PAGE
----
The focus is on goods but services generate 80 per cent of national outputby Guy de Jonquières / January 22, 2019 / Leave a comment
Services industries are the engine of Britain’s economy. They generate 80 per cent of its national output, an even bigger proportion of jobs and almost half its exports, on which—unlike on goods—it earns a healthy surplus. And in a number of areas, such as banking and finance, media and legal services, they are world leaders.
Brexit threatens to deal a heavy blow to this flourishing sector, possibly even harder than to manufacturing. Yet, except for concerns expressed about the City of London’s future, the impact on services has received far less attention than on manufacturing, a far smaller sector of the economy. That is in part because the problems of goods trade across the Northern Ireland border have dominated the increasingly chaotic Brexit debate in Westminster.
The independent National Institute for Economic and Social Research estimates leaving the single market, where 40 per cent of Britain’s services exports are sold, and concluding a free trade agreement with the EU, would reduce UK-EU services trade by 61 per cent in the long-term, or more than a quarter of total UK services trade.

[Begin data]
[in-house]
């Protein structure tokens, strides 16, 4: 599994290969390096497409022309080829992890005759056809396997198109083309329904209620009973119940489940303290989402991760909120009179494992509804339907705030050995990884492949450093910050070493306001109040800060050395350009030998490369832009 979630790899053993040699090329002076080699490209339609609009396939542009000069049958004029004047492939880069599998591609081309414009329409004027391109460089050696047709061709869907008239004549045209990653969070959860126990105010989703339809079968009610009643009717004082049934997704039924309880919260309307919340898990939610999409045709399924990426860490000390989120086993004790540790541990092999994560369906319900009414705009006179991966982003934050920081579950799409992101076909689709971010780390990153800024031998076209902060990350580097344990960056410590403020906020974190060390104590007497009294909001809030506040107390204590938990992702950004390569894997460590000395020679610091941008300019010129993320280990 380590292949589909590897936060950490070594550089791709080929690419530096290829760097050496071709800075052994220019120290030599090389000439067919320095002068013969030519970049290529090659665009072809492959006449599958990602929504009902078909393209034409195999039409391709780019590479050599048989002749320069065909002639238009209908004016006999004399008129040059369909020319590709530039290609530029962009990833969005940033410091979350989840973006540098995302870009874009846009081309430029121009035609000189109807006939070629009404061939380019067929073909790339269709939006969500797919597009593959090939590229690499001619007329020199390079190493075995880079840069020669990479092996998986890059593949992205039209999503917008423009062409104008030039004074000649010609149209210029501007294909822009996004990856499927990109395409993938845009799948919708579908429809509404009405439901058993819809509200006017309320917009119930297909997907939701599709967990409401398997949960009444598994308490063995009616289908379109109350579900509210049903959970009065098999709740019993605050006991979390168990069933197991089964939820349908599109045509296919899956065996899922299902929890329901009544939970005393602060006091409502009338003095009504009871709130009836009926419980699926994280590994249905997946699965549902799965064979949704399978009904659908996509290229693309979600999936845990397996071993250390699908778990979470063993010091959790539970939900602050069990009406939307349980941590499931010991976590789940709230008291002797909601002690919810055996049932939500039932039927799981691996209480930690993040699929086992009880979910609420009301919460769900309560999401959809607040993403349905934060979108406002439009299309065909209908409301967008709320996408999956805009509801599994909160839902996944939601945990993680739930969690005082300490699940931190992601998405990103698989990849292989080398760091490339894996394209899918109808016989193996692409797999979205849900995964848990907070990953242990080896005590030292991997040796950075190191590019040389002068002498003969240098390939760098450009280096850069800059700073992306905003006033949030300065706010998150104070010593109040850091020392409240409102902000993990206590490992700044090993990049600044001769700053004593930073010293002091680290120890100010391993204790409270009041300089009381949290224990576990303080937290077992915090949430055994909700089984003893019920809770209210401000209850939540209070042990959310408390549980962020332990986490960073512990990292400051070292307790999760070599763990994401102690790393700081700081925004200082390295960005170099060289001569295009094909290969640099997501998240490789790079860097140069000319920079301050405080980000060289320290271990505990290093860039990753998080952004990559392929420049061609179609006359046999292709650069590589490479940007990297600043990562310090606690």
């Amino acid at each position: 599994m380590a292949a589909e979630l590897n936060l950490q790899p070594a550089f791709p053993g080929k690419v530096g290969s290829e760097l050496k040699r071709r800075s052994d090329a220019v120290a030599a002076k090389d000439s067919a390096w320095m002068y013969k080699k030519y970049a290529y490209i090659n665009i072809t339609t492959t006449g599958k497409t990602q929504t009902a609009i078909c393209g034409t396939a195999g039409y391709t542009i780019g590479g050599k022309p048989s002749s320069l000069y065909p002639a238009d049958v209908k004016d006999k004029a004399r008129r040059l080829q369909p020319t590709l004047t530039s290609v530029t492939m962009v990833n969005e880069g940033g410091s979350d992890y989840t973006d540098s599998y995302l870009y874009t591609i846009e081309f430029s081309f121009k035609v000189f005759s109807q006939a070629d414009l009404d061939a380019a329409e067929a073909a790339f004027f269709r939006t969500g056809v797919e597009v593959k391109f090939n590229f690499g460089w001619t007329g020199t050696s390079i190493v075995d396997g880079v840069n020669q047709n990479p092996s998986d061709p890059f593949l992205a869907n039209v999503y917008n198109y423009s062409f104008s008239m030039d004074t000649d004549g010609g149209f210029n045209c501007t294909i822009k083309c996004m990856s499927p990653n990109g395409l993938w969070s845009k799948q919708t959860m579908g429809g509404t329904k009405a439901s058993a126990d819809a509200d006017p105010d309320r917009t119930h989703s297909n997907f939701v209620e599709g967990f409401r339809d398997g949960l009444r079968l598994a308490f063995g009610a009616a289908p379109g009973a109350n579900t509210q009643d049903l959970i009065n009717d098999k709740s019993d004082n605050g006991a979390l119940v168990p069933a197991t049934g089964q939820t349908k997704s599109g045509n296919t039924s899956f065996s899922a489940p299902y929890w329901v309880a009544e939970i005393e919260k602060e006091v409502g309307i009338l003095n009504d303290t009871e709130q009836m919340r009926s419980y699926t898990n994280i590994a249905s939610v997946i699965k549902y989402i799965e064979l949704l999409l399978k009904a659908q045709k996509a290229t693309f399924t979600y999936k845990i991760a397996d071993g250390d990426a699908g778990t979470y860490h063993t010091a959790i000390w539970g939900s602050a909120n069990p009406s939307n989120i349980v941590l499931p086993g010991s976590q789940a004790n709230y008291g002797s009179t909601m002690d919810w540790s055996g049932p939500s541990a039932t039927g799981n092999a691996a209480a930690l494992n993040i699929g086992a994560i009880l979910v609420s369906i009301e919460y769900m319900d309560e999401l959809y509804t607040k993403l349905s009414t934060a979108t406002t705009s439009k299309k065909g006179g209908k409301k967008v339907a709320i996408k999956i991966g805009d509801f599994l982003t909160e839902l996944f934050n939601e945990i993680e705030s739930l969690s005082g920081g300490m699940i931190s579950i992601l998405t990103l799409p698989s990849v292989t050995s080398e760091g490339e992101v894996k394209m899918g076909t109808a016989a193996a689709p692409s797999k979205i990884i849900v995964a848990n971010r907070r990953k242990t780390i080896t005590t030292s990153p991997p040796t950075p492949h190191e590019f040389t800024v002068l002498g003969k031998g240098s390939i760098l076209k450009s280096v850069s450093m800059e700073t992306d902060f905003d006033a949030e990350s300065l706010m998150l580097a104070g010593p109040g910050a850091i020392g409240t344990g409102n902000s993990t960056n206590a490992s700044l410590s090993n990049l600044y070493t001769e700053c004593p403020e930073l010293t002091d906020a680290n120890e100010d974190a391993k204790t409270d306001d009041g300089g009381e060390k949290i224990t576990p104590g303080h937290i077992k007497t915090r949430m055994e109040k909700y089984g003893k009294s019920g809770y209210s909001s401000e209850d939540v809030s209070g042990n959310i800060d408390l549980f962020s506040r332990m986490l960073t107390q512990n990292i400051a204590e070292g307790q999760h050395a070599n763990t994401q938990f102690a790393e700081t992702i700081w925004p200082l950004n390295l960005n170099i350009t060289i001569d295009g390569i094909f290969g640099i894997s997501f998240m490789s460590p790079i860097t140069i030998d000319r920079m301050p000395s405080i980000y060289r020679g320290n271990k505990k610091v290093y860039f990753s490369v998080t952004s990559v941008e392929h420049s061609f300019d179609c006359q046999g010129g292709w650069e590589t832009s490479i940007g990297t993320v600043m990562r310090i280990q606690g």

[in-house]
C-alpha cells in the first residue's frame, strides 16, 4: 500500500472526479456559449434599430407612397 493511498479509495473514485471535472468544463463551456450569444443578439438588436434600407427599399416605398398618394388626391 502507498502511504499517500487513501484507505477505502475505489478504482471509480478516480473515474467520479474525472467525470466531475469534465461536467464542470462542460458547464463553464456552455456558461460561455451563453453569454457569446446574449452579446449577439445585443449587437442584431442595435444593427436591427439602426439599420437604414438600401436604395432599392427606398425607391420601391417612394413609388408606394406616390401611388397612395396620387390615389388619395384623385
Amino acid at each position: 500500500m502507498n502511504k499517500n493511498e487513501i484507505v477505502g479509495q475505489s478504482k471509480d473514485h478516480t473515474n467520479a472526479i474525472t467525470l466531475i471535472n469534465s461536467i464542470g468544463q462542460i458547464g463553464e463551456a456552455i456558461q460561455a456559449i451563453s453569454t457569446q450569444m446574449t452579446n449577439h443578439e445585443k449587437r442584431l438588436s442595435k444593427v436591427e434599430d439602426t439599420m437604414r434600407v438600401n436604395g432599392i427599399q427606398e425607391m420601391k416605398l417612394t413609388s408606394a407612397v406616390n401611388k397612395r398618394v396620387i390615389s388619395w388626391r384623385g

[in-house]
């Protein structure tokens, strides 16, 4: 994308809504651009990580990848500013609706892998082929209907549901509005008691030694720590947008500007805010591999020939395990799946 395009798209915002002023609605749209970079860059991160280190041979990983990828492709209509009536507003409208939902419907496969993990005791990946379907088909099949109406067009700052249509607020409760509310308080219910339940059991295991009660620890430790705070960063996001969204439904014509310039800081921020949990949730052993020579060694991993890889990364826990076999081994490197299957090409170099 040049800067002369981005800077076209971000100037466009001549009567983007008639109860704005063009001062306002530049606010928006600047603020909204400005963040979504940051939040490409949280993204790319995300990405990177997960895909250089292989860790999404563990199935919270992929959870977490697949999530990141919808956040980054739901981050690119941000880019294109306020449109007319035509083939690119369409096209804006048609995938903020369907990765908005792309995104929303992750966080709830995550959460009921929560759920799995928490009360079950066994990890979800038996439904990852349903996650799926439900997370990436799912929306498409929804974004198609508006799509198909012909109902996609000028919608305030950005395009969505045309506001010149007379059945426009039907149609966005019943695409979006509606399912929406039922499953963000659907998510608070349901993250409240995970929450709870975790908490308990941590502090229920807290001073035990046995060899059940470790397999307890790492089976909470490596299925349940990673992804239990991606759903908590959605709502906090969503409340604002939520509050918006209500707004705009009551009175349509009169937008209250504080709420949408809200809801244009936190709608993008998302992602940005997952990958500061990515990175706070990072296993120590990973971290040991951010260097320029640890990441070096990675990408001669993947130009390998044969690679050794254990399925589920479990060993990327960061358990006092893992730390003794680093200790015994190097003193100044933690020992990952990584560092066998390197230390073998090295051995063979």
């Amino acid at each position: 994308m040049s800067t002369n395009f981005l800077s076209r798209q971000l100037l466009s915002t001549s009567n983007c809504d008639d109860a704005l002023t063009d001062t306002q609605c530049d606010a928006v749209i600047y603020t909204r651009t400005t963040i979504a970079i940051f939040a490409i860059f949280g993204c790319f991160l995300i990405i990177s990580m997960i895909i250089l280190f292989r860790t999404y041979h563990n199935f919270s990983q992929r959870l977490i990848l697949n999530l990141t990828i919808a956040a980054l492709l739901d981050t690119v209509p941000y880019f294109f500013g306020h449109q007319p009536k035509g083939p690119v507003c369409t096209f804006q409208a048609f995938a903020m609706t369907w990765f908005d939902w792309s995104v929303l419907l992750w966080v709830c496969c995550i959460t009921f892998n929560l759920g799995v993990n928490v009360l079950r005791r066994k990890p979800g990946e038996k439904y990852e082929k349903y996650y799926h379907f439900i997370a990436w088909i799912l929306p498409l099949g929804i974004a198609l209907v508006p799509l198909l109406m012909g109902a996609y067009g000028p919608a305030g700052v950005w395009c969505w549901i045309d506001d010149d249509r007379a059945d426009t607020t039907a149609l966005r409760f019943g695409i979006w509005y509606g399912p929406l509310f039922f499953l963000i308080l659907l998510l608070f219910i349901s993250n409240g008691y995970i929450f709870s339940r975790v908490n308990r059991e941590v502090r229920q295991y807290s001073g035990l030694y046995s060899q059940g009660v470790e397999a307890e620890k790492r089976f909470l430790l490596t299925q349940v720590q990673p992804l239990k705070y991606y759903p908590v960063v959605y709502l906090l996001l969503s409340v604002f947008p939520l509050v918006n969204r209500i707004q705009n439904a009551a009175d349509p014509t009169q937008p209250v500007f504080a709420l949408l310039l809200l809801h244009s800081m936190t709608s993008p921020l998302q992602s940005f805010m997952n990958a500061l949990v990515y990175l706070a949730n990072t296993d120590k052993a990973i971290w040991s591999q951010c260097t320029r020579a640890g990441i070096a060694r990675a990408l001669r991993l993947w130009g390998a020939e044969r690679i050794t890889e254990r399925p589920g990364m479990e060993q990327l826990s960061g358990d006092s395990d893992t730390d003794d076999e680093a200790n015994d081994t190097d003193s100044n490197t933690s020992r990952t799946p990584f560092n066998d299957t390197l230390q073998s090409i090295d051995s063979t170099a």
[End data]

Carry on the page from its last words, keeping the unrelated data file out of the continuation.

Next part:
Services industries embrace a hugely diverse spread of activities, from hairdressing and street-cleaning to education, media and brain surgery.
Roughly two thirds of the UK’s services exports to the EU are supplied across borders from bases at home—something the single market has greatly simplified. It means a company based in London can supply customers in France or Germany almost as easily as in Scotland or Cornwall.
After Brexit, barriers are likely to go up around the EU, making exporting from the UK more complicated and expensive. That prospect is prompting many British services companies to safeguard their access to the single market by shifting operations and staff pre-emptively to locations in Ireland or on the continent, many of which are competing energetically to woo them.
Of course, as Brexiteers like to point out, the single market for services is incomplete, far more so than for goods. But it is still in some respects more integrated than the US market where, for example, many states restrict public procurement and construction contracts to local suppliers and do not recognise legal or medical qualifications earned in other parts of the country.
EU single market rules, by contrast, require all member states…